Medical Watch: Transverse Myelitis

A competitive break dancer fought back when her body broke down. The debilitating condition that left her in a wheelchair was no match for the champion, who’s now ready for her next challenge.

“I was always the feisty girl that you’ll see trying to battle every guy. I’m a break dancer, so I’m known all over the world as Lady Champ.”

She was one of the best, battling to make a name for herself in the male dominated culture of break dancing. The determination she showed on the streets would soon serve her well in a different arena.

“It was hard because I went from a fast-paced life, you know I was a mom, I was working, I was dancing, I was traveling, I was doing so many things at once, and then everything just stopped.”

The symptoms were subtle, the diagnosis devastating, transverse myelitis, inflammation that causes excessive damage to nerve fibers in the spinal cord. In lady champ’s case, the condition left her paralyzed.

“About three months I was in a wheelchair.”

Her doctors told her she’d likely never regain her leg function. It was a prognosis she simply didn’t accept.

“I never thought I wasn’t going to walk again. I would tell people, ‘Just give me two weeks, give me a month, I’ll be walking again.’ I don’t know how I never doubted it. I knew in my heart I was going to walk again.”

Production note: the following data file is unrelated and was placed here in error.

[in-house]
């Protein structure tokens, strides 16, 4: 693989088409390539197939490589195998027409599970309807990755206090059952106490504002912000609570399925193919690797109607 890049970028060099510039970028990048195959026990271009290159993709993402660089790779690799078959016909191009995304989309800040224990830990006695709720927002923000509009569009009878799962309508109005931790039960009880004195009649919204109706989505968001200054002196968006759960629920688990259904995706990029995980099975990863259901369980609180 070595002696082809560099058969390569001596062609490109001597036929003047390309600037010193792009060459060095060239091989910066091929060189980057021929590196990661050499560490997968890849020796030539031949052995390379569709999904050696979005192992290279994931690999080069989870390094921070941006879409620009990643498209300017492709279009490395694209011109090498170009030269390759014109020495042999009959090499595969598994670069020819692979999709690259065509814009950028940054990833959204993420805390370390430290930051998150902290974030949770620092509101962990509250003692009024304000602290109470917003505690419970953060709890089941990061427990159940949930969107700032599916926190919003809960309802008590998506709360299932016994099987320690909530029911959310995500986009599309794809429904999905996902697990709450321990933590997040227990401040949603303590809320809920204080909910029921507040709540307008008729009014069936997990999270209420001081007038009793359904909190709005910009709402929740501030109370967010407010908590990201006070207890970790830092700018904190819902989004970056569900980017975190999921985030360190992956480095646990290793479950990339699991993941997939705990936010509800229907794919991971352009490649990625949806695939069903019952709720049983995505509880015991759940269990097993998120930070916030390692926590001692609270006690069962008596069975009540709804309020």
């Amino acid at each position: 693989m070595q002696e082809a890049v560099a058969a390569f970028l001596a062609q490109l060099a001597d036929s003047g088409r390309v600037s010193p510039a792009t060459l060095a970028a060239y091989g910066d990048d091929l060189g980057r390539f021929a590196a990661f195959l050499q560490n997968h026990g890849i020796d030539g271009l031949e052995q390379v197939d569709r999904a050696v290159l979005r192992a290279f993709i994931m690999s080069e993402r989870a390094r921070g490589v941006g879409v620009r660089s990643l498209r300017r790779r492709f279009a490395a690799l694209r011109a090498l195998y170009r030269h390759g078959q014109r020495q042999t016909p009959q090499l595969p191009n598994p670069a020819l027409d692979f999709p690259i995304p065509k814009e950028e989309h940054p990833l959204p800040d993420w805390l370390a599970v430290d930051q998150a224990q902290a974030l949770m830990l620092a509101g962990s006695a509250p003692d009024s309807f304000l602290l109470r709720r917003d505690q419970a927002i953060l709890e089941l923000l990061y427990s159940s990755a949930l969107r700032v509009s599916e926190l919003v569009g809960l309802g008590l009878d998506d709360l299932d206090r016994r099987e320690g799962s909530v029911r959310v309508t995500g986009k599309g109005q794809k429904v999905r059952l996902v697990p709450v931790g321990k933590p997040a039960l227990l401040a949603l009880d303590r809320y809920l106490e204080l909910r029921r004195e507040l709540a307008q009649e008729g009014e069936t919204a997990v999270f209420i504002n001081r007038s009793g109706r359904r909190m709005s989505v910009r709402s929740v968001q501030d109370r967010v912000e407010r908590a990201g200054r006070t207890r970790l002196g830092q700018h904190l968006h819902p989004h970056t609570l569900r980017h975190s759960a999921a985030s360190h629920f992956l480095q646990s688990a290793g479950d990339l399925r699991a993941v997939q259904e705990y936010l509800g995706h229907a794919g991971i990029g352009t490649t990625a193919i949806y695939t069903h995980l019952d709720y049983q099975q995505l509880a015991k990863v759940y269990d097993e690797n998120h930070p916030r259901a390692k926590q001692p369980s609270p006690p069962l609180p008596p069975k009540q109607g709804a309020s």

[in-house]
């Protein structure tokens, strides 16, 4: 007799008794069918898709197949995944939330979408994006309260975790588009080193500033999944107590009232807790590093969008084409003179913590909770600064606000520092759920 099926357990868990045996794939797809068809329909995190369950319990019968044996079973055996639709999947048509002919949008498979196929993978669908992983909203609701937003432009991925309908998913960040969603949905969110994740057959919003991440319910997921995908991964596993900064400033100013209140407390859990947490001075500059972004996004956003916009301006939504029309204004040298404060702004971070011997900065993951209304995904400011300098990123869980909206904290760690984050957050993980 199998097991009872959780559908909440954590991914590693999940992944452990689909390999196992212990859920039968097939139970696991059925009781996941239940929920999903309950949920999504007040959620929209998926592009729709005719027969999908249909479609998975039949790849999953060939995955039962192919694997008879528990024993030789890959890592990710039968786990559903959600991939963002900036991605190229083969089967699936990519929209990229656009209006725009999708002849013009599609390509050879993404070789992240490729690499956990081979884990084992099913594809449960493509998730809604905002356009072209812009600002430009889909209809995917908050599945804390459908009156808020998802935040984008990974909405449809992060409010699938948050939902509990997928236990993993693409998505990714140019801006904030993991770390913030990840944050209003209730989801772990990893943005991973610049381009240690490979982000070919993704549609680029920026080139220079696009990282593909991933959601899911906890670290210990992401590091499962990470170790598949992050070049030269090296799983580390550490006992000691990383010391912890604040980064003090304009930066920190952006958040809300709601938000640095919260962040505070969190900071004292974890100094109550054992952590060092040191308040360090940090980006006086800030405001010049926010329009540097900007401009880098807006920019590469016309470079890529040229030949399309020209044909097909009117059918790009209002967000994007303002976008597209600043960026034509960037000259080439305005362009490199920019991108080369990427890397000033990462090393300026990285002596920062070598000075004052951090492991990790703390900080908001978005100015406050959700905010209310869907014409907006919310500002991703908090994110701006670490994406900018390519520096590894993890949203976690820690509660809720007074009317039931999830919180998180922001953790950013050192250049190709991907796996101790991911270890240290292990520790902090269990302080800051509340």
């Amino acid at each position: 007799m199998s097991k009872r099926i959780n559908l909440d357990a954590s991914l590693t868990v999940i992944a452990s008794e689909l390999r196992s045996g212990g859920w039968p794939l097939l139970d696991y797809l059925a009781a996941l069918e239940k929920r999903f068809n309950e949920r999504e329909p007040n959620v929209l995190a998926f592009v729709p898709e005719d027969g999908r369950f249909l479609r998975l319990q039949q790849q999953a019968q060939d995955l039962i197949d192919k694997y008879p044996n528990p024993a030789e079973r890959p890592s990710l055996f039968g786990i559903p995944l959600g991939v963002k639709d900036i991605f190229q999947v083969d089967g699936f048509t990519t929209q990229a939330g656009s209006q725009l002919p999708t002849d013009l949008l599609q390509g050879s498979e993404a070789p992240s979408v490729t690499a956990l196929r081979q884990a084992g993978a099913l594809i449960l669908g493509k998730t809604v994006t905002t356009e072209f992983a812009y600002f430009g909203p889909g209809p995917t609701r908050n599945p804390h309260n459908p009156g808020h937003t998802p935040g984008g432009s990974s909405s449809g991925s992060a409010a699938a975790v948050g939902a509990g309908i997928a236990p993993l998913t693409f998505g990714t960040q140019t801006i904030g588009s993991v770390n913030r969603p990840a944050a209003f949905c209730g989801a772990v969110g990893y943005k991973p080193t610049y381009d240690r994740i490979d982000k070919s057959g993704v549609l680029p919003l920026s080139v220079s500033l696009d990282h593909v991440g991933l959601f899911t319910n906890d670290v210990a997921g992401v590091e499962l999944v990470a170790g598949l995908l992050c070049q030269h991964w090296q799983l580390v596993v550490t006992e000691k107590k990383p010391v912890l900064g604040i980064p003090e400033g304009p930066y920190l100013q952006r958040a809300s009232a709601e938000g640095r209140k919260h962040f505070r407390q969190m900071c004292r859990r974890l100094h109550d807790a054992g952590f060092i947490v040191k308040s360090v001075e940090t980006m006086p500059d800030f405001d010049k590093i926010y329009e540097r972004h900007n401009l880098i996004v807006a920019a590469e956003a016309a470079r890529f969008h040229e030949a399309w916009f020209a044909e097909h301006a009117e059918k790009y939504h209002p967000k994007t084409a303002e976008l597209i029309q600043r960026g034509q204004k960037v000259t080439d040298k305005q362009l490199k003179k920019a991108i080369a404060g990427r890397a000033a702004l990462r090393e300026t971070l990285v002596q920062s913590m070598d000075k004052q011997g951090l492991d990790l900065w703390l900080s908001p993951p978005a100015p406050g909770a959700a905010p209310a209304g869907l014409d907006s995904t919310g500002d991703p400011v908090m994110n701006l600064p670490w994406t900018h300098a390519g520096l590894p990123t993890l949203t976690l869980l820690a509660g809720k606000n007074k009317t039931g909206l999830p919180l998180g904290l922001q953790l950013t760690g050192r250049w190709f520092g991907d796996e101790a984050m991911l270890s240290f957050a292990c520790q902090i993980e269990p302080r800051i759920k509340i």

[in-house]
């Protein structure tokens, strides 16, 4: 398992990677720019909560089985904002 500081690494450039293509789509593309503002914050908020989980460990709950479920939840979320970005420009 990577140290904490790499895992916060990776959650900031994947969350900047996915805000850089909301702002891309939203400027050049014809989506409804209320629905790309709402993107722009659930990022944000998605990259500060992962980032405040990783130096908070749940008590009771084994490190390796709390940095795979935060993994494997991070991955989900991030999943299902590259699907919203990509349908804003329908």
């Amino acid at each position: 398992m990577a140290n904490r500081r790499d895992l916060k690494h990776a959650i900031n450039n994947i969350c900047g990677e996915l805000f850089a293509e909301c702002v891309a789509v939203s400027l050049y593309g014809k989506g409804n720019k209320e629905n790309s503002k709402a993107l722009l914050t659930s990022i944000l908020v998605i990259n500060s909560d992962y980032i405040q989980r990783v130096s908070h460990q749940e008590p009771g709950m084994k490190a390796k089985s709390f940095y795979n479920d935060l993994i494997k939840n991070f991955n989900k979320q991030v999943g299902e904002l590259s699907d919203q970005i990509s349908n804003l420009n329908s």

She pushed herself with small steps, then some standing. After months of rehabilitation, she walked. But, six years later, the effects still linger.

“I can’t feel my toes, I can’t feel hot or cold. Because I was paralyzed from here down I have a lot of bladder issues. I get stiffness, pain.”

“When she came here, she told me ‘I’m Lady Champ,’ she goes, ‘They told me I would never walk again, and I taught myself how to walk again.’ She’s hardcore.”

So when she was asked to participate in the wings for life world run a 10-mile race that benefits spinal cord research she was all in. But first, she had to build up her strength.

“She had some atrophy from being paralyzed for three, four months. So we kind of had to build that strength back up, loosen everything up because she just didn’t have the mobility that she needs to walk properly or run.”

Trainer David Hardin has been working with Lady Champ for four months and on race day he’ll go the distance with her.

“We’re going to try to run 10 miles. I’ll be right there alongside of her, running step by step.”

“I’m nervous, but I can do this. I can do it. I’m a champ.”

The wings for life world run will take place on May 4th in 35 locations around the globe. One hundred percent of the proceeds benefit spinal cord injury research.

If you’d like to learn more, go to wingsforlifeworldrun.com

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